Rügen is a Kreis (district) in the northeastern part of Mecklenburg-Vorpommern, Germany. It is bordered entirely by the Baltic Sea. The nearest district is Nordvorpommern and the district-free city Stralsund.

The district covers the islands Rügen and Hiddensee, and several small islands like Ummanz and Vilm. It is thus the only district of Germany which consists solely of islands.

Bergen auf Rügen is the capital of the district of Rügen in the middle of the island of Rügen in Mecklenburg-Vorpommern, Germany. Since 1 January 2005, Bergen has moreover been the administrative seat of the Amt of Bergen auf Rügen, which with a population of over 23,000 is Mecklenburg-Vorpommern's most populous Amt.

Rostock ( literally "flowing apart") is the largest city in the north German state Mecklenburg-Vorpommern. Rostock is located on the Warnow river; the quarter of Warnemünde 12 km north of the city centre lies directly on the coast of the Baltic Sea.

In Rostock's long history, the city carried three different coat of arms known as the Signum, Secretum and Sigillum. The Signum, which can be traced back to 1367, was developed last and is to this modern day the coat of arms of the city.

Rostock is home to one of the oldest universities in the world. Founded in 1419, the University of Rostock is the third oldest university in Germany in continuous operation, the second oldest in Northern Europe (after St Andrews) and the oldest university in continental northern Europe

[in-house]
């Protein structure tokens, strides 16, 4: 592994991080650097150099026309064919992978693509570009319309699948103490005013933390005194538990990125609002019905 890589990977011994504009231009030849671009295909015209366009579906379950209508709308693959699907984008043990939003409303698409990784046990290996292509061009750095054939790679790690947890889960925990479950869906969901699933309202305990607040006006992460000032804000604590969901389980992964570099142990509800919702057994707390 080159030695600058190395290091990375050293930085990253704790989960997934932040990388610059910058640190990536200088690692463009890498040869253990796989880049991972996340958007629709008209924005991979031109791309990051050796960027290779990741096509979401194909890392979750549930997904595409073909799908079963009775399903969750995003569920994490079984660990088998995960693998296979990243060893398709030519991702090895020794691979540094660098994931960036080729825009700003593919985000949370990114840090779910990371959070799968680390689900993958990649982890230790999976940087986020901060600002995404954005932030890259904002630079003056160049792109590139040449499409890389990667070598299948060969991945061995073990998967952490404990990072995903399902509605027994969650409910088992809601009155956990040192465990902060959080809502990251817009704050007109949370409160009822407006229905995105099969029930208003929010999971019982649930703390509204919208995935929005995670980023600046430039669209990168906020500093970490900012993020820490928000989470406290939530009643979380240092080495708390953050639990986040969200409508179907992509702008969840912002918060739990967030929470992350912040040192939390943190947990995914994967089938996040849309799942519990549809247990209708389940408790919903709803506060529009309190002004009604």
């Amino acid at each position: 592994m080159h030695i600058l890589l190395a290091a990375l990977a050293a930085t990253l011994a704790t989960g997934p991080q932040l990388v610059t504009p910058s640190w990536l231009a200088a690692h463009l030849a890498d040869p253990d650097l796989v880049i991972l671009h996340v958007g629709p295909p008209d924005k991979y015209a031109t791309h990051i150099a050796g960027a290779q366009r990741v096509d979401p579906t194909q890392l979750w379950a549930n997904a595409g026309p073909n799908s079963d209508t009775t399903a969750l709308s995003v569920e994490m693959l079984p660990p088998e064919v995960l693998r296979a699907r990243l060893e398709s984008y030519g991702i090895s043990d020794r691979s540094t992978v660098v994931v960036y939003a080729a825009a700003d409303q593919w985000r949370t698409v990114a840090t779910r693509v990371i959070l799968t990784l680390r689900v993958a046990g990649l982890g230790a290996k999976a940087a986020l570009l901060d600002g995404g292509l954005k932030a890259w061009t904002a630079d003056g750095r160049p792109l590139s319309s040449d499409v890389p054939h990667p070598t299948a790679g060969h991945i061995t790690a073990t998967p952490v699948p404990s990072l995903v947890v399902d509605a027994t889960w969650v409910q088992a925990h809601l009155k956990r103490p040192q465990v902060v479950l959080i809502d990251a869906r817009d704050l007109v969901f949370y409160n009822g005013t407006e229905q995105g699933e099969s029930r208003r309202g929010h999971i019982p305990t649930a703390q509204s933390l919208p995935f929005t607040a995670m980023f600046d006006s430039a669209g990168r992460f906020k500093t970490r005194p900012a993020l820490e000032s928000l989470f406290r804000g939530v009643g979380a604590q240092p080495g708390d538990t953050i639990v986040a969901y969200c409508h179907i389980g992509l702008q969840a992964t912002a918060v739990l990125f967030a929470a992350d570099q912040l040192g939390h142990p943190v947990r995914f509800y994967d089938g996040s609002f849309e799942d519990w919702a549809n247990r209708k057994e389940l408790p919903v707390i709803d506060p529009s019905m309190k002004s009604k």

Greifswald , officially, the University and Hanseatic City of Greifswald is a town in northeastern Germany. It is situated in the state of Mecklenburg-Vorpommern, at an equal distance of about 250 kilometres (160 mi) from Germany's two largest cities, Berlin and Hamburg. The town borders the Baltic Sea, and is crossed by a small river, the Ryck. It is also located near Germany's two largest islands, Rügen and Usedom as well as near three of the country's 14 national parks.

The population is about 55,000, including 12,500 students and 5,000 employees of the University of Greifswald. Greifswald is internationally known due to the university and nearly one in three people in Greifswald are linked in some way to higher education.

According to a 2009 study, 44% of all people in Greifswald use their bicycle for daily transport within the town, which is the highest such rate in Germany

Neubrandenburg is a city in Mecklenburg-Vorpommern, Germany. It is situated in the southeastern part of the state, on the shore of a lake called the Tollensesee (18 km²).

The city is famous for its rich medieval heritage of Brick Gothic. It belongs to the famous European Route of Brick Gothic, a route which leads through seven countries along the Baltic Sea coast.

Neubrandenburg has preserved its medieval city wall in its entirety. The wall, 7 m high and with a perimeter of 2.3 km has four Brick Gothic town gates, dating back to the 14th and 15th centuries.

During World War II, a large prisoner-of-war camp Stalag II-A was located close to the town. In 1945, few days before the end of World War II, 80% of the old town was burned down by the Red Army in a great fire. In that course, about 600 people committed suicide. Since then, most buildings of historical relevance have been rebuilt.